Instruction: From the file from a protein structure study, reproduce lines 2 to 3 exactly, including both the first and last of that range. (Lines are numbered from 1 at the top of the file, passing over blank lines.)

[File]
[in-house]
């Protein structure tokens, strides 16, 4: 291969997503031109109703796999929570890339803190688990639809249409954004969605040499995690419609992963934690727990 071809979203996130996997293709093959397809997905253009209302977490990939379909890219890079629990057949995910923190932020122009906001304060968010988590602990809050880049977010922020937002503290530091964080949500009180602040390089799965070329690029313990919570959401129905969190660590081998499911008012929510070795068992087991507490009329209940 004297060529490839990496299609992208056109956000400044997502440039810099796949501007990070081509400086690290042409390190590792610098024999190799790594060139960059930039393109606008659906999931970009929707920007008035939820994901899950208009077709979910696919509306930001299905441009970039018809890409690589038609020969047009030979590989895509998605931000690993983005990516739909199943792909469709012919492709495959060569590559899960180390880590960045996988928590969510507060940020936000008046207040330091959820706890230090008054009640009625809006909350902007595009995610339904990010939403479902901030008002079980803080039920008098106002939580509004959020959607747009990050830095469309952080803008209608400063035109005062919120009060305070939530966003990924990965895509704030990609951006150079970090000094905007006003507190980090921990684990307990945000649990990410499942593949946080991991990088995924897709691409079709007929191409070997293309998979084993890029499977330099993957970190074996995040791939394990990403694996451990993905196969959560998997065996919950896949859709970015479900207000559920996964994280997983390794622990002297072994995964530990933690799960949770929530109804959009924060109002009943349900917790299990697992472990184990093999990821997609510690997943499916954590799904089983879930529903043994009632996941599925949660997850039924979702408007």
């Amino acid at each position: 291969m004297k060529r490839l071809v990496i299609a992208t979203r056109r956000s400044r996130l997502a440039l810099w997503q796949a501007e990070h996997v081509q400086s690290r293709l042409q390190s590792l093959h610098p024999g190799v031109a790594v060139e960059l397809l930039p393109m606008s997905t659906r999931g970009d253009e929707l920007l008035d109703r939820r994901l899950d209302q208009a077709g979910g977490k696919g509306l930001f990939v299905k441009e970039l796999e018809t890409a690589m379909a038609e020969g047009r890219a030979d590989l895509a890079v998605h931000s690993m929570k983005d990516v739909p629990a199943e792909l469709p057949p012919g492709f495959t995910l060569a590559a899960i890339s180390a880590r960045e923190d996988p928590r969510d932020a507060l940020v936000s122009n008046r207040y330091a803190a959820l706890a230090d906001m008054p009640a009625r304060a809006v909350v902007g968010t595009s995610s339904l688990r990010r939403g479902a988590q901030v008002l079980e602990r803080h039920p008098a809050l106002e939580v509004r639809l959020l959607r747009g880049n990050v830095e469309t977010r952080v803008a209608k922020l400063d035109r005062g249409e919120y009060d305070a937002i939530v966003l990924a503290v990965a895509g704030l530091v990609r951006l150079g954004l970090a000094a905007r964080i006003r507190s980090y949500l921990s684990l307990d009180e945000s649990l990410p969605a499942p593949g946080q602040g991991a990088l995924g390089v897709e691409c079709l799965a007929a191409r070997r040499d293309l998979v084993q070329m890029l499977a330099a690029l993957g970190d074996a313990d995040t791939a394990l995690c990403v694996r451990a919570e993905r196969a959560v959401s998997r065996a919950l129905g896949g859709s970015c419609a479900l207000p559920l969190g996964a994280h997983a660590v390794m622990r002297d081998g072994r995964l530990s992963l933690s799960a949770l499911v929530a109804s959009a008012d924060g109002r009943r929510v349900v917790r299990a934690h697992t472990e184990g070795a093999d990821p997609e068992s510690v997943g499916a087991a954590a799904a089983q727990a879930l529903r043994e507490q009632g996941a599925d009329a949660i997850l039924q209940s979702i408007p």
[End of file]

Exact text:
């Protein structure tokens, strides 16, 4: 291969997503031109109703796999929570890339803190688990639809249409954004969605040499995690419609992963934690727990 071809979203996130996997293709093959397809997905253009209302977490990939379909890219890079629990057949995910923190932020122009906001304060968010988590602990809050880049977010922020937002503290530091964080949500009180602040390089799965070329690029313990919570959401129905969190660590081998499911008012929510070795068992087991507490009329209940 004297060529490839990496299609992208056109956000400044997502440039810099796949501007990070081509400086690290042409390190590792610098024999190799790594060139960059930039393109606008659906999931970009929707920007008035939820994901899950208009077709979910696919509306930001299905441009970039018809890409690589038609020969047009030979590989895509998605931000690993983005990516739909199943792909469709012919492709495959060569590559899960180390880590960045996988928590969510507060940020936000008046207040330091959820706890230090008054009640009625809006909350902007595009995610339904990010939403479902901030008002079980803080039920008098106002939580509004959020959607747009990050830095469309952080803008209608400063035109005062919120009060305070939530966003990924990965895509704030990609951006150079970090000094905007006003507190980090921990684990307990945000649990990410499942593949946080991991990088995924897709691409079709007929191409070997293309998979084993890029499977330099993957970190074996995040791939394990990403694996451990993905196969959560998997065996919950896949859709970015479900207000559920996964994280997983390794622990002297072994995964530990933690799960949770929530109804959009924060109002009943349900917790299990697992472990184990093999990821997609510690997943499916954590799904089983879930529903043994009632996941599925949660997850039924979702408007």
């Amino acid at each position: 291969m004297k060529r490839l071809v990496i299609a992208t979203r056109r956000s400044r996130l997502a440039l810099w997503q796949a501007e990070h996997v081509q400086s690290r293709l042409q390190s590792l093959h610098p024999g190799v031109a790594v060139e960059l397809l930039p393109m606008s997905t659906r999931g970009d253009e929707l920007l008035d109703r939820r994901l899950d209302q208009a077709g979910g977490k696919g509306l930001f990939v299905k441009e970039l796999e018809t890409a690589m379909a038609e020969g047009r890219a030979d590989l895509a890079v998605h931000s690993m929570k983005d990516v739909p629990a199943e792909l469709p057949p012919g492709f495959t995910l060569a590559a899960i890339s180390a880590r960045e923190d996988p928590r969510d932020a507060l940020v936000s122009n008046r207040y330091a803190a959820l706890a230090d906001m008054p009640a009625r304060a809006v909350v902007g968010t595009s995610s339904l688990r990010r939403g479902a988590q901030v008002l079980e602990r803080h039920p008098a809050l106002e939580v509004r639809l959020l959607r747009g880049n990050v830095e469309t977010r952080v803008a209608k922020l400063d035109r005062g249409e919120y009060d305070a937002i939530v966003l990924a503290v990965a895509g704030l530091v990609r951006l150079g954004l970090a000094a905007r964080i006003r507190s980090y949500l921990s684990l307990d009180e945000s649990l990410p969605a499942p593949g946080q602040g991991a990088l995924g390089v897709e691409c079709l799965a007929a191409r070997r040499d293309l998979v084993q070329m890029l499977a330099a690029l993957g970190d074996a313990d995040t791939a394990l995690c990403v694996r451990a919570e993905r196969a959560v959401s998997r065996a919950l129905g896949g859709s970015c419609a479900l207000p559920l969190g996964a994280h997983a660590v390794m622990r002297d081998g072994r995964l530990s992963l933690s799960a949770l499911v929530a109804s959009a008012d924060g109002r009943r929510v349900v917790r299990a934690h697992t472990e184990g070795a093999d990821p997609e068992s510690v997943g499916a087991a954590a799904a089983q727990a879930l529903r043994e507490q009632g996941a599925d009329a949660i997850l039924q209940s979702i408007p």